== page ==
“I know developmentally that during this time at OHIO, you have honed your identity, and have sometimes struggled with who you are and who you want to be,” she said. “If you haven’t yet, you’ll eventually figure it out. You have solidified what you will begin as your careers, and don’t be surprised if you change your job path along the way. You have very meaningful relationships and friendships – they are your center, so cherish them. You can sometimes feel instability, a bit ‘in between’ two worlds of adolescence and adulthood: and now adulthood truly begins as you leave OHIO.”

Dr. Chabot encouraged the day’s graduates to live a life they love and surround themselves with people who support them, as well as to value the experiences and relationships they cultivated during their time at OHIO.

“I ask that you contribute to the kindness this world needs so badly right now,” she said. “At a time when we minimize the need for safe space and genuine humanity, be a part of goodness; be a safe space for someone. Build and hone families where the children in your life can witness positive role models of human kind. We cannot underestimate the power of what children learn by watching us and witnessing our behavior. Never minimize the way you have impacted the lives of your peers, and those of the staff and faculty during your time at OHIO.”

Fall Commencement 1
President Roderick J. McDavis speaks at Saturday's Fall Commencement ceremony. Photos by Ben Siegel.
Fall Commencement 2
Dr. Jenny Chabot, associate professor of child and family studies in the College of Health Sciences and Professions, speaks at the Fall Commencement ceremony.
Fall Commencement 3
Erik Gorsack participates in a hooding ceremony during Fall Commencement.
Fall Commencement 4
Zari Alisha Rose participates in the Fall Commencement ceremony.
Fall Commencement 5
Samuel Brent Evans clebrates his graudation on stage during the Fall Commencement ceremony.
Fall Commencement 6
President McDavis congratulates Maria Gaston during Fall Commencement.
Fall Commencement 7
Jake O'Brien (center) is congratulated by his friends and family following the Fall Commencement ceremony.
Fall Commencement 8
Molly McIlvain hugs her family following the Fall Commencement ceremony.

Wednesday, December 7, 2016

Campus reflects on 75th anniversary of Pearl Harbor attack

Photo courtesy of Department of Defense
Today marks a significant milestone in our country’s history, the 75th anniversary of the attacks at Pearl Harbor. We, as a university founded on service to our World War II veterans, would be remiss to not take the time to honor and remember this day.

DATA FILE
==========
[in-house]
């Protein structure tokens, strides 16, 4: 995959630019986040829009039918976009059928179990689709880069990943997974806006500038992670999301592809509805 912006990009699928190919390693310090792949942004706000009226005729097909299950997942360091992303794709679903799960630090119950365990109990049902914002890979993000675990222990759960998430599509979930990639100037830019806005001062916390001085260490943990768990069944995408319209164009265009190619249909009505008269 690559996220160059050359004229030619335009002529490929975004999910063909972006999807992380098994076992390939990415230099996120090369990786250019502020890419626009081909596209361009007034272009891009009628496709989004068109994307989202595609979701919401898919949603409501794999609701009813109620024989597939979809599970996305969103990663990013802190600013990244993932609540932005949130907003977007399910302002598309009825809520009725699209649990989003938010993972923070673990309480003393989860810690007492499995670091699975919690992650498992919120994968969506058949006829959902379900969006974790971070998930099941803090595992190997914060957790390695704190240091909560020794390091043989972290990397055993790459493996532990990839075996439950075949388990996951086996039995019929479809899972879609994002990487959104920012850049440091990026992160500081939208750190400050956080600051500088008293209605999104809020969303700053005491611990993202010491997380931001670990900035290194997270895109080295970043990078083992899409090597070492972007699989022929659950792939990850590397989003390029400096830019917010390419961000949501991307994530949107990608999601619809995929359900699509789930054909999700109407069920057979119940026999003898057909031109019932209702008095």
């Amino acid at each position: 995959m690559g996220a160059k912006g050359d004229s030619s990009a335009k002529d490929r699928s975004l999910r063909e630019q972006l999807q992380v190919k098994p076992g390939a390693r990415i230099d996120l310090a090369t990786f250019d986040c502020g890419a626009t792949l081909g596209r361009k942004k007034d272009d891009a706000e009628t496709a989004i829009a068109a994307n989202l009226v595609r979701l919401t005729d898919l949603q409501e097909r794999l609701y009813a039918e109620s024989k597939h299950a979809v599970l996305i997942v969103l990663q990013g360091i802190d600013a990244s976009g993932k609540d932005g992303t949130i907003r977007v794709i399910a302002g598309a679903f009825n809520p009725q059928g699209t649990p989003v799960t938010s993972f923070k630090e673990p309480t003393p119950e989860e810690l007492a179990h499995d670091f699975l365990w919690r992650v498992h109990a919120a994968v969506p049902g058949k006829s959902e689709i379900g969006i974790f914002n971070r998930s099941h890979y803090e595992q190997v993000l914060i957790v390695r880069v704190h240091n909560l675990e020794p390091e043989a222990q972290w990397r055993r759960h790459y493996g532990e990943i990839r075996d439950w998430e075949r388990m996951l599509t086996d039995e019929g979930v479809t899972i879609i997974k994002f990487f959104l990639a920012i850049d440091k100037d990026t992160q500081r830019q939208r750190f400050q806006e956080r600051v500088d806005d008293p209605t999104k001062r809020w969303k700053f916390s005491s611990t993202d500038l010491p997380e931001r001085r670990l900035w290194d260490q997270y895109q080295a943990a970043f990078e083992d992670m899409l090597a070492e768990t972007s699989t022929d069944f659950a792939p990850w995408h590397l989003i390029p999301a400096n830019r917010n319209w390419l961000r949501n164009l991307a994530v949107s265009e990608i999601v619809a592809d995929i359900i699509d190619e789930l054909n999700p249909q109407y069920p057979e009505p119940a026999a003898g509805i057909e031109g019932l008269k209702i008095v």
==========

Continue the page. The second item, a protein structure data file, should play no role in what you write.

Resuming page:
As many woke up that fateful day to go about their normal duties, a horrendous attack was underway that would forever change the course of history. The United States lost many great lives during the attack on Pearl Harbor and thousands more as World War II played out across the world. But we, as a country, came out of that war victorious over our enemies and have since marked this day as the day that will live in infamy.

Ohio University – Chillicothe was founded in 1946 at the conclusion of WWII to serve returning veterans who were seeking an education in Ohio. Thus, we became the first regional campus for Ohio University, proudly providing educational opportunities for those who had given their all, in defense of our freedom. Seventy percent of the first class at OUC were veterans, who had earned educational benefits under the G.I. Bill and were looking to expand their educational horizons post-WWII.

“Had it not been for the branch many of us would not be in college today,” the OU-C Independent wrote in May 1947. “Ohio University accepted the challenge and provided adequate facilities so each of us might have the opportunity to continue our education.”

This quote, written so many years ago, truly captures the spirit of what we strive to be at OUC – an institution committed to providing access to education for the south-central Ohio region and serving our community.

Today, we maintain a large veteran presence on our campus and we are indebted to them and their service just as we are to the great men and women who served our country during the second world war. Today, we honor them and may we never forget this day or the legacy of the brave service members who fought for us in that time. 

(Video courtesy of Department of Defense)

Tuesday, December 6, 2016

OUC Celebrates Student Achievements at Graduation Reception

Ohio University – Chillicothe will celebrate the accomplishments of its graduates on Dec. 8, 2016 during a formal reception in their honor.

Students who completed their degree programs in either the summer or fall of this year will be recognized by faculty, staff and fellow students.

“We are immensely proud of and happy to celebrate the accomplishments of our students who have worked diligently over the past few years to achieve this goal,” said Dr. Martin Tuck, Dean of Ohio University – Chillicothe. “Their education consists of much more than completing classes, assignments and earning a degree. Rather, we hope to have prepared them to pursue lives of impact and effect positive change in the world. I am excited to see what their futures hold.”
Graduates will be recognized at OUC with the faculty and staff and are also encouraged to participate in Fall Commencement at Ohio University in Athens on Dec. 10.

Family, friends and community members are welcome to attend. The event begins at 6 p.m. in the Stevenson Center.  

Thursday, December 1, 2016

Two OUC Women's Hilltoppers Score Career 1000th Point in November

Ohio University – Chillicothe seniors Jennifer Grigsby and Brittany Reader scored their career 1000th point with the Hilltopper women’s basketball program in November.